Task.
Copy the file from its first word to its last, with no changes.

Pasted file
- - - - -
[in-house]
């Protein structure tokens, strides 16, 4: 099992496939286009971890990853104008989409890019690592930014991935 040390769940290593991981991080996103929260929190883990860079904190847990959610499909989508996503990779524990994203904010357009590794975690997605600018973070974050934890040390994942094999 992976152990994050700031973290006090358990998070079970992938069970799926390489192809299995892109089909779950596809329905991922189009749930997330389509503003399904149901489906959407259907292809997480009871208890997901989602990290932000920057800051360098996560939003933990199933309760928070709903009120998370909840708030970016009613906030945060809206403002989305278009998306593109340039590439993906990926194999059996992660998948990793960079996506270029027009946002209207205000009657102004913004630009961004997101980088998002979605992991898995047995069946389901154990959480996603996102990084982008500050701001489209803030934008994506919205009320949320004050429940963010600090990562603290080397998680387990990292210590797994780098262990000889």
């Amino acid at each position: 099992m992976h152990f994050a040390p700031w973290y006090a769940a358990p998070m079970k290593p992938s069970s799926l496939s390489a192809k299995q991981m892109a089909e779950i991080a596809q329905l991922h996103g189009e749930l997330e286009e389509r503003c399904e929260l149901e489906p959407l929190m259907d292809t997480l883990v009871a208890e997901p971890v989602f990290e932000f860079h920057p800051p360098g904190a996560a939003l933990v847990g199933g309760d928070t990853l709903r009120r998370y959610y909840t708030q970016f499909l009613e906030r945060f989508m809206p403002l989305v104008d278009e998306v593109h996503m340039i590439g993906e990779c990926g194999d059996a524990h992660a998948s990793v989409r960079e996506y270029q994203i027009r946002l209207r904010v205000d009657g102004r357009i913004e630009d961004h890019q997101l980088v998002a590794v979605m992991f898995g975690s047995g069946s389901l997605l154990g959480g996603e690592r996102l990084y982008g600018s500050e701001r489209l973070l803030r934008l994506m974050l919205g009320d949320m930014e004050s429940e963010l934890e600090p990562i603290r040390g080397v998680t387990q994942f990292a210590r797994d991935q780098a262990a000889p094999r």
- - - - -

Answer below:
[in-house]
């Protein structure tokens, strides 16, 4: 099992496939286009971890990853104008989409890019690592930014991935 040390769940290593991981991080996103929260929190883990860079904190847990959610499909989508996503990779524990994203904010357009590794975690997605600018973070974050934890040390994942094999 992976152990994050700031973290006090358990998070079970992938069970799926390489192809299995892109089909779950596809329905991922189009749930997330389509503003399904149901489906959407259907292809997480009871208890997901989602990290932000920057800051360098996560939003933990199933309760928070709903009120998370909840708030970016009613906030945060809206403002989305278009998306593109340039590439993906990926194999059996992660998948990793960079996506270029027009946002209207205000009657102004913004630009961004997101980088998002979605992991898995047995069946389901154990959480996603996102990084982008500050701001489209803030934008994506919205009320949320004050429940963010600090990562603290080397998680387990990292210590797994780098262990000889």
């Amino acid at each position: 099992m992976h152990f994050a040390p700031w973290y006090a769940a358990p998070m079970k290593p992938s069970s799926l496939s390489a192809k299995q991981m892109a089909e779950i991080a596809q329905l991922h996103g189009e749930l997330e286009e389509r503003c399904e929260l149901e489906p959407l929190m259907d292809t997480l883990v009871a208890e997901p971890v989602f990290e932000f860079h920057p800051p360098g904190a996560a939003l933990v847990g199933g309760d928070t990853l709903r009120r998370y959610y909840t708030q970016f499909l009613e906030r945060f989508m809206p403002l989305v104008d278009e998306v593109h996503m340039i590439g993906e990779c990926g194999d059996a524990h992660a998948s990793v989409r960079e996506y270029q994203i027009r946002l209207r904010v205000d009657g102004r357009i913004e630009d961004h890019q997101l980088v998002a590794v979605m992991f898995g975690s047995g069946s389901l997605l154990g959480g996603e690592r996102l990084y982008g600018s500050e701001r489209l973070l803030r934008l994506m974050l919205g009320d949320m930014e004050s429940e963010l934890e600090p990562i603290r040390g080397v998680t387990q994942f990292a210590r797994d991935q780098a262990a000889p094999r």